|Ring stage malaria parasites in red blood cells|
Last semester, I rotated in a lab at Columbia University that focuses on malaria; specifically, my mini-projects had to do with drug resistance. In the wet lab, the way we approached this subject was by taking a given amount of parasite and growing it in a certain concentration of drug.
Now, when you first give the drug to the parasites, a lot of them will die, as expected. When you look under the microscope, it'll seem like there are no more parasites at all!
If your starting dose is too high, you will likely continue seeing nothing, as all parasites really will have died. However, you will likely eventually see the parasites 'come back' -- it's really only possible to start seeing them once they hit a concentration of 0.1% infection, or 1 parasite for every 1000 red blood cells -- after a few days or weeks depending on the drug. These parasites will be resistant. You can make really resistant parasites by continuously ramping up the drug pressure - i.e. start with 5nM concentration; get resistant parasites; up to 10nM; etc. Once one acquires the drug-resistant parasite of choice,
This process is really interesting, but time-consuming and a bit bothersome. When I did this, I grew three wells each of five different starting concentrations of parasite per trial, with three trials in total. There is a risk of contamination. It's incredibly frustrating to come in one day to see a portion of your samples have gone to waste after three weeks! Additionally, parasites have to be checked every two days, and blood has to be changed every week. These are lots of man-hours and, while it's a fascinating field, one can't help but feel like a monkey with a pipette once in a while.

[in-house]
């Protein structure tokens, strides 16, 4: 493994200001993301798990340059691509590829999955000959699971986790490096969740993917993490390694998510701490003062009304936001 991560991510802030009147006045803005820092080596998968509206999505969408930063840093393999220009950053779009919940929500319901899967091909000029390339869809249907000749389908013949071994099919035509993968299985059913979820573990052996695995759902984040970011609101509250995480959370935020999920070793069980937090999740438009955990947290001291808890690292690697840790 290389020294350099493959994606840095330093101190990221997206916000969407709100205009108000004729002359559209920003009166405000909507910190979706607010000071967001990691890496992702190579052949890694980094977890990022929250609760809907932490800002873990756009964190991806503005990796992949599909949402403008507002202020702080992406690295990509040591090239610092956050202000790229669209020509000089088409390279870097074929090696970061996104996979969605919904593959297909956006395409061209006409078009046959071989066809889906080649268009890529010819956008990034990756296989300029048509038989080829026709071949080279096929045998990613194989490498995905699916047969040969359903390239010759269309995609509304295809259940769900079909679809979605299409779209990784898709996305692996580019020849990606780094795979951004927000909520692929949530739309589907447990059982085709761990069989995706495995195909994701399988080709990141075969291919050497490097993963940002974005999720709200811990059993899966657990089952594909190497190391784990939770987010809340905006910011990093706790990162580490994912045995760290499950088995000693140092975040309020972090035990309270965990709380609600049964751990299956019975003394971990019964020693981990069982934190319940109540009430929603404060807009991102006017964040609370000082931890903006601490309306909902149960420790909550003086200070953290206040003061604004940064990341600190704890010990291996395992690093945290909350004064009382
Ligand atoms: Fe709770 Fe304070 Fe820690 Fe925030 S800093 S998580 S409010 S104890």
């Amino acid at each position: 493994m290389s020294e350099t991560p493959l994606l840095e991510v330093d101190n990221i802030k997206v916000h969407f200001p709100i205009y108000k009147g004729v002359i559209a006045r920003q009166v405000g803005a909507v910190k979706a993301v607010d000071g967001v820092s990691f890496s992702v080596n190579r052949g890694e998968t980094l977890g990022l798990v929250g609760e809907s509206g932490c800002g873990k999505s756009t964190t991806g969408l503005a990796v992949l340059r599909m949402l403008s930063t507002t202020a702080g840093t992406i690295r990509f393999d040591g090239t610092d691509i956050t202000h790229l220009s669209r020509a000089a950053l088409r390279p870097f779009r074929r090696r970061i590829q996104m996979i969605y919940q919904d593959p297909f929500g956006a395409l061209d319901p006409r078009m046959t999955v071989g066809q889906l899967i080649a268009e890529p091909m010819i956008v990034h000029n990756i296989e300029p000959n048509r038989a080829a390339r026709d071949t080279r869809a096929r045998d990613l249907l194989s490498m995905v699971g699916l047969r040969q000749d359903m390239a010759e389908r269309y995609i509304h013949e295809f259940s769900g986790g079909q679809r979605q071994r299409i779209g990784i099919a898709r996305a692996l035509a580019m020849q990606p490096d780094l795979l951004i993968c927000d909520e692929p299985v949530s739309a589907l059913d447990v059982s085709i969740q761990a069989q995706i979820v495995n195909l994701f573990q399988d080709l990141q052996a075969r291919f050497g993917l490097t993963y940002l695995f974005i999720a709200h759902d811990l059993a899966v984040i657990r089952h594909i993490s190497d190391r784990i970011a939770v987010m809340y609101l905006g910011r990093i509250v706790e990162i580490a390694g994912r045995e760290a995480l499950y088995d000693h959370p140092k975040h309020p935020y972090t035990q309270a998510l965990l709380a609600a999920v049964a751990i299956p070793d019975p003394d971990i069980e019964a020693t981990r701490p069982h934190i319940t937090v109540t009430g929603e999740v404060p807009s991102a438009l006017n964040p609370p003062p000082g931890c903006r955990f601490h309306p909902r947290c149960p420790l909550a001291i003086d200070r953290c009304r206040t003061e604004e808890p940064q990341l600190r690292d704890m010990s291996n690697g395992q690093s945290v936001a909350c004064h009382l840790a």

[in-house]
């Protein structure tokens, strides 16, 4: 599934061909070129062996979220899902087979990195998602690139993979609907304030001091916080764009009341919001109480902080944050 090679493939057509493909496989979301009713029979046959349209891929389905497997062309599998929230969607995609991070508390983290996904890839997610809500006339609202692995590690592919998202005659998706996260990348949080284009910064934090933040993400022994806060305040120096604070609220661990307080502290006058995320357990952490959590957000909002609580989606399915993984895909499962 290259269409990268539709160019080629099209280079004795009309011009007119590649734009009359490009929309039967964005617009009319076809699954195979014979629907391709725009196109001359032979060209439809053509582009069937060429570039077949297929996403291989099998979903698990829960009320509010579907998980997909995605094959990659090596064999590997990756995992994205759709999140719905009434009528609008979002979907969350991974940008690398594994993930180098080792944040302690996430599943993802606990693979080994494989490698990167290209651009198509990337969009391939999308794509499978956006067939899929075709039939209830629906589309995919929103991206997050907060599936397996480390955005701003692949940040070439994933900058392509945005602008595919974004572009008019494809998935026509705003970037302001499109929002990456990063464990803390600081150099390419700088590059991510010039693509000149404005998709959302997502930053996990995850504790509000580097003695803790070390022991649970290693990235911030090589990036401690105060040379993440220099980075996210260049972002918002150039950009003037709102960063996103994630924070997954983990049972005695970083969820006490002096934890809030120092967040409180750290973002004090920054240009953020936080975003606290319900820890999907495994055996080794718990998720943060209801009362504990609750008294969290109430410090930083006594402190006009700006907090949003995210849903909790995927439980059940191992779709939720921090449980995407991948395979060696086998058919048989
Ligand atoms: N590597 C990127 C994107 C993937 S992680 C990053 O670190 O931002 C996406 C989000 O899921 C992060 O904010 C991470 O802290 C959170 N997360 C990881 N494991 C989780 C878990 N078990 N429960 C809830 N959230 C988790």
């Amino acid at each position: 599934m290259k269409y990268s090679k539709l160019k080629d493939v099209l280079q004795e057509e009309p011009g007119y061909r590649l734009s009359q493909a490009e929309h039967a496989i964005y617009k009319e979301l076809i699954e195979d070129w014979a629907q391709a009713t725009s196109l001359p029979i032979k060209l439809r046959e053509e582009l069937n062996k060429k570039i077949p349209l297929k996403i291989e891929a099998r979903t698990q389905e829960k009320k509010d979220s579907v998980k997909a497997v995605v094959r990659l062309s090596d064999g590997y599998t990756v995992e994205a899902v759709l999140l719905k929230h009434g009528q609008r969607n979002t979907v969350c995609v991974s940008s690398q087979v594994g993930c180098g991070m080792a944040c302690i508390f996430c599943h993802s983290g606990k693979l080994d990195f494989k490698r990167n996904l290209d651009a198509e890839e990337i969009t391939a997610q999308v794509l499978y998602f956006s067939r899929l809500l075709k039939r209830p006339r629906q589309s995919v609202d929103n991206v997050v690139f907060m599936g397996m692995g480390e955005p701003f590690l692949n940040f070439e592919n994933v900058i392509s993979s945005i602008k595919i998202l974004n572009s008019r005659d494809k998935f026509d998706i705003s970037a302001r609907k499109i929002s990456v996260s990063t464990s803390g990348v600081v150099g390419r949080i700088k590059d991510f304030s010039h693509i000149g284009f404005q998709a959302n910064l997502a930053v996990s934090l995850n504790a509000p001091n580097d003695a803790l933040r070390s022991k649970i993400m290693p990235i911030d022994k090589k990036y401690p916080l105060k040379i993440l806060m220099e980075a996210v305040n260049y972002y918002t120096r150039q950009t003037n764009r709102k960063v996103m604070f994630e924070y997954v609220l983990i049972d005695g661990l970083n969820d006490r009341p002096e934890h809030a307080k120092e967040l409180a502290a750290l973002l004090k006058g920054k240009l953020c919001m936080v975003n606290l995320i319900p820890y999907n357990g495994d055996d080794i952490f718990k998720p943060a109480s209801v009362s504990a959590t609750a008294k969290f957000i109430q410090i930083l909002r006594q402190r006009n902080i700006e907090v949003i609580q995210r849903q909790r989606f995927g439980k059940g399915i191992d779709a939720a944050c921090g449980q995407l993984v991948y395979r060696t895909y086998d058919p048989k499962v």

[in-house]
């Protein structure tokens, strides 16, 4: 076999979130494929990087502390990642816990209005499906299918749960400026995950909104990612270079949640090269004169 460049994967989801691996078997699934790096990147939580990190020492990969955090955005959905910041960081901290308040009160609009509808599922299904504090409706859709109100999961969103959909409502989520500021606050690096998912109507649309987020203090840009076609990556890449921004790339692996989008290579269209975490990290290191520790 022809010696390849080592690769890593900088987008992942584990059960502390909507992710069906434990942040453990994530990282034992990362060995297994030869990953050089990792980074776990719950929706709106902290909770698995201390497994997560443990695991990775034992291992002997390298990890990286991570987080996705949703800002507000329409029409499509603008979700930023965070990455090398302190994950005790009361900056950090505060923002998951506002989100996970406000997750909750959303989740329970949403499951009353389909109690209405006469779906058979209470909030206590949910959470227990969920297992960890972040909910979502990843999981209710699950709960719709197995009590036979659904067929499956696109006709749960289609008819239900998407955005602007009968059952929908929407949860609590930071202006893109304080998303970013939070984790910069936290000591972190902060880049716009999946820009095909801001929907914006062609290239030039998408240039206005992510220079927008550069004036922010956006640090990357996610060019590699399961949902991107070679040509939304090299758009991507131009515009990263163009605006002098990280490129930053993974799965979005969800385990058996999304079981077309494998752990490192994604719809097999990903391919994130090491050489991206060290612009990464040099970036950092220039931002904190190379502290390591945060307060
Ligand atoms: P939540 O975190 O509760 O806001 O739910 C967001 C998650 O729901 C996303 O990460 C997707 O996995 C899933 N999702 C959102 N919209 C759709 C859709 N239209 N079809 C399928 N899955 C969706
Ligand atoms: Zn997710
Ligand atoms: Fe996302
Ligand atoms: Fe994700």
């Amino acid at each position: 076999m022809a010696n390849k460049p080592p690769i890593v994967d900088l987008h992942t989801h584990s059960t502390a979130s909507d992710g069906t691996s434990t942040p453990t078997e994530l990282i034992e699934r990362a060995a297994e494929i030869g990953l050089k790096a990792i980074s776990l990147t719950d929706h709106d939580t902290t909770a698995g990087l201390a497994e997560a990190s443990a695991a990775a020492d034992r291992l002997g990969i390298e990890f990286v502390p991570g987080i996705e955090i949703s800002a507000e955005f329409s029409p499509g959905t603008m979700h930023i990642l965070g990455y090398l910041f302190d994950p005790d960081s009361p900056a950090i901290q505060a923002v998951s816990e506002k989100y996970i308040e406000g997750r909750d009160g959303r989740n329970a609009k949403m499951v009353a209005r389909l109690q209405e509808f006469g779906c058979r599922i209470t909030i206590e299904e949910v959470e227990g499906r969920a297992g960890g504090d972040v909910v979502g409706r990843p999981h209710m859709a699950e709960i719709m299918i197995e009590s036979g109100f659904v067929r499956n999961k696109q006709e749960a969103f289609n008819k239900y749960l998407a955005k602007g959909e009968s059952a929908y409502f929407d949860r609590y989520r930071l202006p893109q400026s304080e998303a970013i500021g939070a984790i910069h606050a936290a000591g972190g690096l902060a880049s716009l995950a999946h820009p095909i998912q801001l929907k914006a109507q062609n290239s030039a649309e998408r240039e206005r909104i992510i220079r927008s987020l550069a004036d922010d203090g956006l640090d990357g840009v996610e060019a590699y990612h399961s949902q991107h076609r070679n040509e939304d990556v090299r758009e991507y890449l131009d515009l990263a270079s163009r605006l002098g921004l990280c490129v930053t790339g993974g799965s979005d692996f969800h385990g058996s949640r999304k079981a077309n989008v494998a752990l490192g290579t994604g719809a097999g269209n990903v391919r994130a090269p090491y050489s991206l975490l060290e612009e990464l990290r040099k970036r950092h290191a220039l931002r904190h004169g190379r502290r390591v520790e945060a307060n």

Why am I writing about this? A team of researchers from Harvard, Harvard Medical School and Sabanaci University (Istanbul, Turkey) have created an automated device to investigate the development of drug resistance. While they focus on E. coli, the principle is similar: grow the bacteria in a variety of different concentrations, sequence, and identify the genes leading to resistance.
Now, there are no details out yet - the team is presenting details this week at a conference - but I'm curious to see what the details of this device are.
(This post was not completed at the time of writing, but is being published for the sake of linking to the article.)